New Guidelines Say Kids Should Only Drink Milk and Water Until Age 5. But Is That Really Practical?
There’s a lot of advice out there about how parents should raise their kids. There are screen-time limits, advice for sneaking in more vegetables, and guidelines about sugar, but when was the last time you really thought about what your kids drink?
In a new unprecedented census, a group of large health organizations released updated drink guidelines for children under 5 years old. The Academy of Nutrition and Dietetics, American Academy of Pediatric Dentists, American Academy of Pediatrics, and American Heart Association have joined together in a new campaign called Healthy Drinks, Healthy Kids to recommend that kids only drink water and milk (formula and breast milk too) until age 5. And don’t even think about serving juice or chocolate milk before kindergarten!
The updated guidelines are designed to lower the amount of sugar and empty calories younger kids consume and establish healthy drink habits early. But are these new guidelines actually more healthy — and more importantly, are they realistic for parents?
Here’s What You Need to Know About the New Guidelines
According to new research, what kids drink from birth to age 5 sets a precedent for their health for years to come. Simply choosing when and how much water kids drink as well as what types of milk they have — and whether juice is a part of their diet — is reported to have a big impact on habits as well as health. But as most parents will tell you, juice boxes and chocolate milk are nearly impossible to avoid — especially if you’ve got kids in school.
The list of drinks for infants (0 to six months) to avoid is long; basically until 6 months of age, breast milk or formula provides all the hydration babies need. Once babies start solids (around six months), water introduced at mealtimes will help with hand-eye coordination and prevent constipation.
After age 2, the recommendations get a little less clear — especially around milk for toddlers and preschoolers. Between the ages of 1 to 2, most kids switch from formula or breast milk to whole milk and water for hydration. The long-standing advice has been to switch 2-year-olds from whole milk to lower-fat milk (reduced or low-fat). This recommendation has long been considered outdated — growing kids need fat in their diets for brain development and it’s certainly fine if they get it from unsweetened milk.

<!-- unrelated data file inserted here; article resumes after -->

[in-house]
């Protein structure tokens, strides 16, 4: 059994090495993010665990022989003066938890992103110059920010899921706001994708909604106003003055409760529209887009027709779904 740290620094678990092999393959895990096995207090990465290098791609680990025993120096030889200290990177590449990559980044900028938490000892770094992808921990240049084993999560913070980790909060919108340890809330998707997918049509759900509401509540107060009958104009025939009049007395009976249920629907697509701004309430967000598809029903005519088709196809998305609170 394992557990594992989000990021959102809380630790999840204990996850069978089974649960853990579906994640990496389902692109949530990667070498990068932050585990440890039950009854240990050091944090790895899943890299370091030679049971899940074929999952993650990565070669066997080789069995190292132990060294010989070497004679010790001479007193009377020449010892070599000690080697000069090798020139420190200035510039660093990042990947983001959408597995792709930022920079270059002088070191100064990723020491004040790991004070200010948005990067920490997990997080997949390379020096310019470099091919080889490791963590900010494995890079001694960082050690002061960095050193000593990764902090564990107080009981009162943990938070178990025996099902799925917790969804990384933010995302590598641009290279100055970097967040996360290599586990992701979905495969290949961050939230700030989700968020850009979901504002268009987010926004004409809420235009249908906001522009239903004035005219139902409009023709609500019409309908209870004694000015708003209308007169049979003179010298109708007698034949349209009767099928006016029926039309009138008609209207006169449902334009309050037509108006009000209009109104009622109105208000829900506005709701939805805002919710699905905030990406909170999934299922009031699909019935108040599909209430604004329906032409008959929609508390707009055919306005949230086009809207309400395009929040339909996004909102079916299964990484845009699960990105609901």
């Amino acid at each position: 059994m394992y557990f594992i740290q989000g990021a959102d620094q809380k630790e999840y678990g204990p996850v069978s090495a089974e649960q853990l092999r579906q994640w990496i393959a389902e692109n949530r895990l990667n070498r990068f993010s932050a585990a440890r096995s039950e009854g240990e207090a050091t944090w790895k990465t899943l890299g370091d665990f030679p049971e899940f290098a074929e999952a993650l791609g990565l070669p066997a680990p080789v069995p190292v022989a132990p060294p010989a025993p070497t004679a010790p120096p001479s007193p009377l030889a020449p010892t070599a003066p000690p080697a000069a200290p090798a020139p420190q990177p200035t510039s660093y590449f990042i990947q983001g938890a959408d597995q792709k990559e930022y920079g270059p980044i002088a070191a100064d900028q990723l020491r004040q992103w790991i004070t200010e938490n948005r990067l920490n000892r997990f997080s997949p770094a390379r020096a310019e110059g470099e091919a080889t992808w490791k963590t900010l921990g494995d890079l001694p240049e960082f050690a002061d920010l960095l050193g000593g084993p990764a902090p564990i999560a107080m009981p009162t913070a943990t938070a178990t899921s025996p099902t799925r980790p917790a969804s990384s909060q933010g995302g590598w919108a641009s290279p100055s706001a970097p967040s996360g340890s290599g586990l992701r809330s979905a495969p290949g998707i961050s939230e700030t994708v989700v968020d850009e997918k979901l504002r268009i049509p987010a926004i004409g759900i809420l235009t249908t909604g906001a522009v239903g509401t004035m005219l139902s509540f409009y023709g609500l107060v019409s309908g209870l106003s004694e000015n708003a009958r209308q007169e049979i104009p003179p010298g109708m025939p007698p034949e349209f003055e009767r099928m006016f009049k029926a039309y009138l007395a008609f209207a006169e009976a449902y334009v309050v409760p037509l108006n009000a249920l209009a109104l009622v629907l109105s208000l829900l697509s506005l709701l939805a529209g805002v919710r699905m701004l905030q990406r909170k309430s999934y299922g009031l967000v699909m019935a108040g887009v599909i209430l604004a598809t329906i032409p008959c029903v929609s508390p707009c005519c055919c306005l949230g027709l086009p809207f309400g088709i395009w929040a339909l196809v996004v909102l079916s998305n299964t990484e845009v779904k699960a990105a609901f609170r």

Still, Healthy Drinks, Healthy Kids suggests that the type of milk you choose for toddlers should be based on family history. The thought is that if you have a family history of heart disease or obesity, your kids should only drink lower-fat milk after age 2, but there’s very little research to back this advice and it might be unrealistic and unhealthy if your kid is contently getting healthy fats from whole milk.
What About Plant-Based Milks?
Ultimately, there are lots of factors to consider when choosing a milk for your kids. Everything from allergies to dietary preferences can influence whether your toddler gets whole milk or oat milk. But Healthy Drinks, Healthy Kids takes a strong stance against plant-based milks (think: oat, soy, or almond) claiming that “evidence indicates that many plant-based/non-dairy milk alternatives lack key nutrients found in cow’s milk.” If your kiddo has an allergy that requires a non-dairy alternative, what should you do?
Most of Healthy Drinks, Healthy Kids advice boils down to consulting with your pediatrician about your family’s particular needs, which most parents likely already know to do.
So, Do You Really Need to Worry?
Healthy Drinks, Healthy Kids seems mostly focused on weight as a marker for health, which should create pause for any parent, as weight isn’t the only indicator for health. It is helpful to have a quick, reassuring number to know if your kids are getting enough water (one to four cups a day depending on age and activity level) and whether they should skip on chocolate milk (this is on HDHK’s avoid list, but the occasional glass isn’t detrimental to their overall health), but these “new” guidelines should still be viewed with healthy skepticism.
If you have true concerns about your kid’s hydration, your family doctor or seasoned school nurse is a much more nuanced resource.